Some economists say the stimulus plan will only make things worse. Others admit they don't know the right course
According to BusinessWeek, if the U.S. economy is a sick patient on the operating table, then economists are angry surgeons fighting for control of the scalpel and accusing one another of gross incompetence.
It's bad enough that few economists predicted how bad things would get. What's worse is that even now the profession is foggy and conflicted about how to get out of this mess. That's distressing, to say the least, given the government report on Mar. 6 that the economy lost 651,000 jobs in February. The unemployment rate shot up to 8.1%, its highest since 1983.
The main thing economists are battling over is whether the U.S. economy needs a large jolt of government spending. Those who think so—probably a majority—say the economy is at risk of sinking into a self-sustaining spiral, where a drop-off in consumer spending forces companies to cut jobs, leading to further cutbacks by consumers, and so on into a deeper hole.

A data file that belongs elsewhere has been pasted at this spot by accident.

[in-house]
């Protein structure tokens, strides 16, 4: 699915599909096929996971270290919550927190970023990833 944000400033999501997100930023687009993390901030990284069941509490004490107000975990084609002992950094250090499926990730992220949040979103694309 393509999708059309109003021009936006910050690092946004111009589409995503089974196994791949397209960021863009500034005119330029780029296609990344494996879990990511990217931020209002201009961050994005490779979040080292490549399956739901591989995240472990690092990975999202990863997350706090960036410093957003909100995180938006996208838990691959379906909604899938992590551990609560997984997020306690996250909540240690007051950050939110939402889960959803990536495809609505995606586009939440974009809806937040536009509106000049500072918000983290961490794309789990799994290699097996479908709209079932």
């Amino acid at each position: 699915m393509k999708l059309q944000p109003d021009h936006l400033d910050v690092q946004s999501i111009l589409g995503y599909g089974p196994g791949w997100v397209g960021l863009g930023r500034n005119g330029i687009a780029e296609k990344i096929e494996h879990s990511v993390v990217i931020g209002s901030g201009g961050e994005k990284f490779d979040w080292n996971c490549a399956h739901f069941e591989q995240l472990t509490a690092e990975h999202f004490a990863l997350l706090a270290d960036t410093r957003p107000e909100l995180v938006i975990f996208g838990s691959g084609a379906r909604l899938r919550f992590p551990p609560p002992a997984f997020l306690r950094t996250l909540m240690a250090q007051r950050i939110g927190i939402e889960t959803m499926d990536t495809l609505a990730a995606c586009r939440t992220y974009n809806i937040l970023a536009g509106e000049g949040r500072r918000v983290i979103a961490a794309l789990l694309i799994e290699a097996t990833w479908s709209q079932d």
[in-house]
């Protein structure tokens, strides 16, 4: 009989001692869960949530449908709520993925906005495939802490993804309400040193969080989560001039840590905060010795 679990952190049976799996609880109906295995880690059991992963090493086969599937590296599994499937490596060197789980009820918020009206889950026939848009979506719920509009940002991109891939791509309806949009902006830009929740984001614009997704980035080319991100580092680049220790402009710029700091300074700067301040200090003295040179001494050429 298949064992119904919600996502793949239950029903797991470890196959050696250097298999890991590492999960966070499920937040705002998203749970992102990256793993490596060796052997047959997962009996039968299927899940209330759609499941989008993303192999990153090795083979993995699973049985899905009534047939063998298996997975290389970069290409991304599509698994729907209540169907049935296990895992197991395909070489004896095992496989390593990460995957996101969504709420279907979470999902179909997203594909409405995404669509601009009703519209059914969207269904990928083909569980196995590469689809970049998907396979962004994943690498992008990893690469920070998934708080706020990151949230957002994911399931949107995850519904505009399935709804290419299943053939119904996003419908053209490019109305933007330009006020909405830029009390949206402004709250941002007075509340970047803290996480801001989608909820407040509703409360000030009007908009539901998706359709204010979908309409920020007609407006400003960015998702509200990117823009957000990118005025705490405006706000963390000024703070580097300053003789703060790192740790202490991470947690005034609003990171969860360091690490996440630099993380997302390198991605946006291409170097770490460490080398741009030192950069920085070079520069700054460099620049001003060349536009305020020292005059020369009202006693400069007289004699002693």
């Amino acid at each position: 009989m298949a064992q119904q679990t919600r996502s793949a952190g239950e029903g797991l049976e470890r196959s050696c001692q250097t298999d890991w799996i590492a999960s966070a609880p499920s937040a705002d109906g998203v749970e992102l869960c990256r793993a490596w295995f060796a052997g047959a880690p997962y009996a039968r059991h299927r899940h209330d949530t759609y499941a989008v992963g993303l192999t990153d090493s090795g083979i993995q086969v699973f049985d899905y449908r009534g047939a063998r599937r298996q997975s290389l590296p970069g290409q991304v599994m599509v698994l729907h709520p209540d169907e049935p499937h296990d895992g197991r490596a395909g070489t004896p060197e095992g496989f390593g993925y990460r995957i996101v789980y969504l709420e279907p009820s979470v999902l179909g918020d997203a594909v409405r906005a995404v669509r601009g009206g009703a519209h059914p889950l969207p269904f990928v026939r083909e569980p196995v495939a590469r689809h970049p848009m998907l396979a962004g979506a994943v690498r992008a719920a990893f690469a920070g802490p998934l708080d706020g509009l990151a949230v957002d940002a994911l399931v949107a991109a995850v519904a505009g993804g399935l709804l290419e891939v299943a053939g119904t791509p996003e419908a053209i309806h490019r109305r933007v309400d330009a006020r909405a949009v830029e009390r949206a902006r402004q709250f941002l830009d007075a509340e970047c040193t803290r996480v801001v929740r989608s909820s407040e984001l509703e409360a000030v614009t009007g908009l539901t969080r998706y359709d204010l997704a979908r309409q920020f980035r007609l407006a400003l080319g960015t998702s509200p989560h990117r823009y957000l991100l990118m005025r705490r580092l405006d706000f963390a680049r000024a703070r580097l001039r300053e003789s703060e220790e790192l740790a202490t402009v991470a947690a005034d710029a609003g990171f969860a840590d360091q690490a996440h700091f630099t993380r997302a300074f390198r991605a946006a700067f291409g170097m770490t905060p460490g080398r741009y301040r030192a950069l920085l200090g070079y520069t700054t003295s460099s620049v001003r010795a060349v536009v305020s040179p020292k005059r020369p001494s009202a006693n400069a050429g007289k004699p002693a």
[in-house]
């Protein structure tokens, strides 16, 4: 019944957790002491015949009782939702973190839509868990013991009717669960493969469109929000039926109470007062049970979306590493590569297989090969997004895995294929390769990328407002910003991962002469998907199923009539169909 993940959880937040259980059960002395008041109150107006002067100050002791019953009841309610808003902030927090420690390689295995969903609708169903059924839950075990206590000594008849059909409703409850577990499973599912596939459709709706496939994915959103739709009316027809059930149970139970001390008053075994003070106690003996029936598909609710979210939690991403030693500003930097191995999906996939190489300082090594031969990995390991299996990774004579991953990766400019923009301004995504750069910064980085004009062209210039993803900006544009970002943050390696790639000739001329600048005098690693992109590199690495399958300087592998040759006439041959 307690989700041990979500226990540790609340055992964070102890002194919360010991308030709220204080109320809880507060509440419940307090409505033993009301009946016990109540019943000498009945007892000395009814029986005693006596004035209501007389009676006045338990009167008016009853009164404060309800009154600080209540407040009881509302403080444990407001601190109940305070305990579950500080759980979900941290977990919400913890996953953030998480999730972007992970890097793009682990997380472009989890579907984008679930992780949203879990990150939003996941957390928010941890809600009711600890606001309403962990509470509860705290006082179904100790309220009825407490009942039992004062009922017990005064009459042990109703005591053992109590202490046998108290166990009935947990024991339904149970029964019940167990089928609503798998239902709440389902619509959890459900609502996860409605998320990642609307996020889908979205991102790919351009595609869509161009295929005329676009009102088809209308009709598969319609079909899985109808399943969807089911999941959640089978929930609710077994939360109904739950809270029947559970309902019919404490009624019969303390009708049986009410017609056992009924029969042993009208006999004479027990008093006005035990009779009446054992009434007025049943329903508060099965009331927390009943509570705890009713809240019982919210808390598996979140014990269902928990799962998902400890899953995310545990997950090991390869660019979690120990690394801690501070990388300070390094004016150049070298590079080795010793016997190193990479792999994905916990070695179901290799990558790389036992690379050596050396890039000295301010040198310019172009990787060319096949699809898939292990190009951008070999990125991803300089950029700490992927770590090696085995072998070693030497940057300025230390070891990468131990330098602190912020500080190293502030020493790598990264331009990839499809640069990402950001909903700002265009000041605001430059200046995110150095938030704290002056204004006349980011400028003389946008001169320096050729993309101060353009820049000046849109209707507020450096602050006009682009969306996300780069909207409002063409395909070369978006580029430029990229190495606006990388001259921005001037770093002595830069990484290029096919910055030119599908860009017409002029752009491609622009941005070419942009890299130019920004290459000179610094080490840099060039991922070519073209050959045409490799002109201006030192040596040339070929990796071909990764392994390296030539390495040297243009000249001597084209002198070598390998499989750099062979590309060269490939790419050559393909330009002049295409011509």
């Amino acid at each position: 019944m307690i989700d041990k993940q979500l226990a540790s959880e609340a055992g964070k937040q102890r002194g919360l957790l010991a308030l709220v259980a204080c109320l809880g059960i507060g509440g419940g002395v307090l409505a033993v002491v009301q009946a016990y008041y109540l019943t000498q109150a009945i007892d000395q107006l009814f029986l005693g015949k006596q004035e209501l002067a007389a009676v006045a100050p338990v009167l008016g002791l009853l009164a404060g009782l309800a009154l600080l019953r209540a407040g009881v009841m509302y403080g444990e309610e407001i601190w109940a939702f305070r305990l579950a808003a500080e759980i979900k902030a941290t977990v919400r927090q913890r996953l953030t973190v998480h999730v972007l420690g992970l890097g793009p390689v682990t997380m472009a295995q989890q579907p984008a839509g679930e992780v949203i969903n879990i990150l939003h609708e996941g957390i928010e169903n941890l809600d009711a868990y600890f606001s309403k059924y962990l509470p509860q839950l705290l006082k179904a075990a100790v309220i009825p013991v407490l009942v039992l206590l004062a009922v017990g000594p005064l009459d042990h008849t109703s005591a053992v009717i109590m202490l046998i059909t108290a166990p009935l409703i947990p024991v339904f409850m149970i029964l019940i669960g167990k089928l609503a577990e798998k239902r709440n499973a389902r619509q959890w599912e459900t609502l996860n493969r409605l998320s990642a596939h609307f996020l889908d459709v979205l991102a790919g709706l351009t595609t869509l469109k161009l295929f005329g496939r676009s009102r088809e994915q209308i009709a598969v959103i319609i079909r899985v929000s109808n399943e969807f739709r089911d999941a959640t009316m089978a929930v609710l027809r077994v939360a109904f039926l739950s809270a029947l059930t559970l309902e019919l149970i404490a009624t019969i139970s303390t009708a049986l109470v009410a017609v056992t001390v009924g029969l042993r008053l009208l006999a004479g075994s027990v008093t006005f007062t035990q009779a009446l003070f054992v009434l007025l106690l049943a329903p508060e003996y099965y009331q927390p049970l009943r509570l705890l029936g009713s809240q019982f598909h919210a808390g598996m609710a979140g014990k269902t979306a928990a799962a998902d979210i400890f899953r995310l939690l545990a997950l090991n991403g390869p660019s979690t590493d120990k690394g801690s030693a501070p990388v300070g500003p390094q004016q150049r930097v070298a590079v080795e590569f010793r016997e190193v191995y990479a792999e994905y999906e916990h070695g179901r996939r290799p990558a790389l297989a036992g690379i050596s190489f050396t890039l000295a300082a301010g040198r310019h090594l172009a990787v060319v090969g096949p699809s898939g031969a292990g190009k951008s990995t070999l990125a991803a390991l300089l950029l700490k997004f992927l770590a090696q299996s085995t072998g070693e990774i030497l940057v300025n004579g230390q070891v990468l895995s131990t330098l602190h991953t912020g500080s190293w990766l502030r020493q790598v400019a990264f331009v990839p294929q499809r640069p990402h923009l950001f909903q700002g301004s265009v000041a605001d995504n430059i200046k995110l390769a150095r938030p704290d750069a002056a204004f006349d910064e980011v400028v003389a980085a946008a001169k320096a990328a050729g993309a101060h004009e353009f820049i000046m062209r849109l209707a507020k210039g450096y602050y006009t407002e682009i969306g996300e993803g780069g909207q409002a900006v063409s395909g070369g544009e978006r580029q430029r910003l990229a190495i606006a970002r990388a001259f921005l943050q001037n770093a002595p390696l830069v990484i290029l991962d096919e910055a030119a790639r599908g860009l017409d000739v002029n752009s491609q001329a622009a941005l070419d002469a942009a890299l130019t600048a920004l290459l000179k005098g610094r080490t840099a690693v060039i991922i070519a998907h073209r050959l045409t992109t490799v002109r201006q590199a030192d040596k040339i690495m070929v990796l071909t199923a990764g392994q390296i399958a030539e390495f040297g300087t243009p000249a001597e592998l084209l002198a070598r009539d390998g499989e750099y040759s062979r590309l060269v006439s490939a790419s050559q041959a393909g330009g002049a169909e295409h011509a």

A Keynesian "Dangerous Spiral?"
But a vociferous contingent of economists says that deficit spending by the government would only make matters worse. Many of them argue that the economy is going through a healthy and necessary "reset" in which spending, investment, and stock prices are being adjusted downward to reflect a lower and more sensible reassessment of long-term growth expectations.
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